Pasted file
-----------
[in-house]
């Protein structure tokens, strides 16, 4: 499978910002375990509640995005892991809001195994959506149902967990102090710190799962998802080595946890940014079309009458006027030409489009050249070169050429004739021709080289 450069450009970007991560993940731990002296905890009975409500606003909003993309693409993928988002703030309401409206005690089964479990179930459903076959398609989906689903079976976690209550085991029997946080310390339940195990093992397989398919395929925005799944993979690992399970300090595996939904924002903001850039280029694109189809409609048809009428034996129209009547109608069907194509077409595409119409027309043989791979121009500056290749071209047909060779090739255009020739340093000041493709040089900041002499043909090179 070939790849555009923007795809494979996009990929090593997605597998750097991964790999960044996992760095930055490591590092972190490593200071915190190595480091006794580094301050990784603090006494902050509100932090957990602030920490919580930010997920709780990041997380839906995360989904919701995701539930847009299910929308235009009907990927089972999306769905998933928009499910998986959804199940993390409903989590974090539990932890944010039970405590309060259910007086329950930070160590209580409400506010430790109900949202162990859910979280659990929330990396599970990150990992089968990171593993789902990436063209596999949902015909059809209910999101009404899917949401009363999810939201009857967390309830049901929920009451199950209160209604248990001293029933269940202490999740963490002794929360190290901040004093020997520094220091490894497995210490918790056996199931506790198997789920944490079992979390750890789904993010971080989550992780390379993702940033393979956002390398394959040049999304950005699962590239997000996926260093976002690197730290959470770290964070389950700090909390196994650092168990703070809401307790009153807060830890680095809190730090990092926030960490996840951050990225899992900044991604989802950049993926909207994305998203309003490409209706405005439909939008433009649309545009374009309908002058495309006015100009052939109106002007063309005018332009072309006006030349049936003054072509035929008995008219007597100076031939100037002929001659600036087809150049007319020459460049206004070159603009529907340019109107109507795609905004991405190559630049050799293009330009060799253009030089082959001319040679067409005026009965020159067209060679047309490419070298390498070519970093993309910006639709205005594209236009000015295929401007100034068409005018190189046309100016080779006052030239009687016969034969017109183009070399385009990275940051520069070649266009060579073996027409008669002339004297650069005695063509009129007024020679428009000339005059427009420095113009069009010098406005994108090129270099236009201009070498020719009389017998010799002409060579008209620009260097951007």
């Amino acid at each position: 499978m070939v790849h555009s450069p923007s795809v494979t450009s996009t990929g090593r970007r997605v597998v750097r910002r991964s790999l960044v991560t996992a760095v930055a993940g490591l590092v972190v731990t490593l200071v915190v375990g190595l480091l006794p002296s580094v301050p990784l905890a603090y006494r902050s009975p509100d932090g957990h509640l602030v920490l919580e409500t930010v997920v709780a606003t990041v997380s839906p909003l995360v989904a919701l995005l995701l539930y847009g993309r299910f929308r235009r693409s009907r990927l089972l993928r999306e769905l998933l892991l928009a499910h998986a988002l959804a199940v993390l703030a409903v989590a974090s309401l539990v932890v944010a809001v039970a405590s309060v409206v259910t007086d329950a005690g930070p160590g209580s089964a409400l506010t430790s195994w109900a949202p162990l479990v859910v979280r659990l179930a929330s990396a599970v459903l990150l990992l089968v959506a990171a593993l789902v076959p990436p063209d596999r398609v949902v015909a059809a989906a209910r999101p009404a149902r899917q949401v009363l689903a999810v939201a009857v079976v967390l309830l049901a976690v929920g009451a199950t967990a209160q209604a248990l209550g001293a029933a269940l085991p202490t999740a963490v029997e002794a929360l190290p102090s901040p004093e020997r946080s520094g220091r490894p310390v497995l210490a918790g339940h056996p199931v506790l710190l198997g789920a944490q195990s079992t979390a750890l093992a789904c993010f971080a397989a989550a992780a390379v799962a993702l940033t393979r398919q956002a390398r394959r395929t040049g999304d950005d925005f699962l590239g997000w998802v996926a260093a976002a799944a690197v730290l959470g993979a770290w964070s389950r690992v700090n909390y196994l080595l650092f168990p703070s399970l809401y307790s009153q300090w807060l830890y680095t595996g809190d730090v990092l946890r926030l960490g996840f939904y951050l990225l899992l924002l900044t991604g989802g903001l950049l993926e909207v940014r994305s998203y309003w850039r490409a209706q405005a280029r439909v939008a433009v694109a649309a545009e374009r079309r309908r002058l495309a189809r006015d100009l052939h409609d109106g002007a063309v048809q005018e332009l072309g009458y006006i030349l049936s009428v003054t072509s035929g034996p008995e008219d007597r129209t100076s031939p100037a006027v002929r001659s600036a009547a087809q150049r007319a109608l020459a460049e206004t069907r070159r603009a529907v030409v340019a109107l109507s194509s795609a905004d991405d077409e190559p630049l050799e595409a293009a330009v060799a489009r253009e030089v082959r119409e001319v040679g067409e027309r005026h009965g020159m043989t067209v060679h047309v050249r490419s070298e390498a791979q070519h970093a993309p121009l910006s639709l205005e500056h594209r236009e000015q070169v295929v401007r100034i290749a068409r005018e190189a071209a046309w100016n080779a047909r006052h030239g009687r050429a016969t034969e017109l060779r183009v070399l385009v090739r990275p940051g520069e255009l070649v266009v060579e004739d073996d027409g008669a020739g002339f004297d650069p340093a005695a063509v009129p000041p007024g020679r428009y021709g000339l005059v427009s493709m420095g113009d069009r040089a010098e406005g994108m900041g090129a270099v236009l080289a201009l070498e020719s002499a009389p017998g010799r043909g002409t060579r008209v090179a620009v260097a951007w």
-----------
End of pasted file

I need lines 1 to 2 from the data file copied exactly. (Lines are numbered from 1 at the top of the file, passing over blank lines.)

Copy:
[in-house]
């Protein structure tokens, strides 16, 4: 499978910002375990509640995005892991809001195994959506149902967990102090710190799962998802080595946890940014079309009458006027030409489009050249070169050429004739021709080289 450069450009970007991560993940731990002296905890009975409500606003909003993309693409993928988002703030309401409206005690089964479990179930459903076959398609989906689903079976976690209550085991029997946080310390339940195990093992397989398919395929925005799944993979690992399970300090595996939904924002903001850039280029694109189809409609048809009428034996129209009547109608069907194509077409595409119409027309043989791979121009500056290749071209047909060779090739255009020739340093000041493709040089900041002499043909090179 070939790849555009923007795809494979996009990929090593997605597998750097991964790999960044996992760095930055490591590092972190490593200071915190190595480091006794580094301050990784603090006494902050509100932090957990602030920490919580930010997920709780990041997380839906995360989904919701995701539930847009299910929308235009009907990927089972999306769905998933928009499910998986959804199940993390409903989590974090539990932890944010039970405590309060259910007086329950930070160590209580409400506010430790109900949202162990859910979280659990929330990396599970990150990992089968990171593993789902990436063209596999949902015909059809209910999101009404899917949401009363999810939201009857967390309830049901929920009451199950209160209604248990001293029933269940202490999740963490002794929360190290901040004093020997520094220091490894497995210490918790056996199931506790198997789920944490079992979390750890789904993010971080989550992780390379993702940033393979956002390398394959040049999304950005699962590239997000996926260093976002690197730290959470770290964070389950700090909390196994650092168990703070809401307790009153807060830890680095809190730090990092926030960490996840951050990225899992900044991604989802950049993926909207994305998203309003490409209706405005439909939008433009649309545009374009309908002058495309006015100009052939109106002007063309005018332009072309006006030349049936003054072509035929008995008219007597100076031939100037002929001659600036087809150049007319020459460049206004070159603009529907340019109107109507795609905004991405190559630049050799293009330009060799253009030089082959001319040679067409005026009965020159067209060679047309490419070298390498070519970093993309910006639709205005594209236009000015295929401007100034068409005018190189046309100016080779006052030239009687016969034969017109183009070399385009990275940051520069070649266009060579073996027409008669002339004297650069005695063509009129007024020679428009000339005059427009420095113009069009010098406005994108090129270099236009201009070498020719009389017998010799002409060579008209620009260097951007």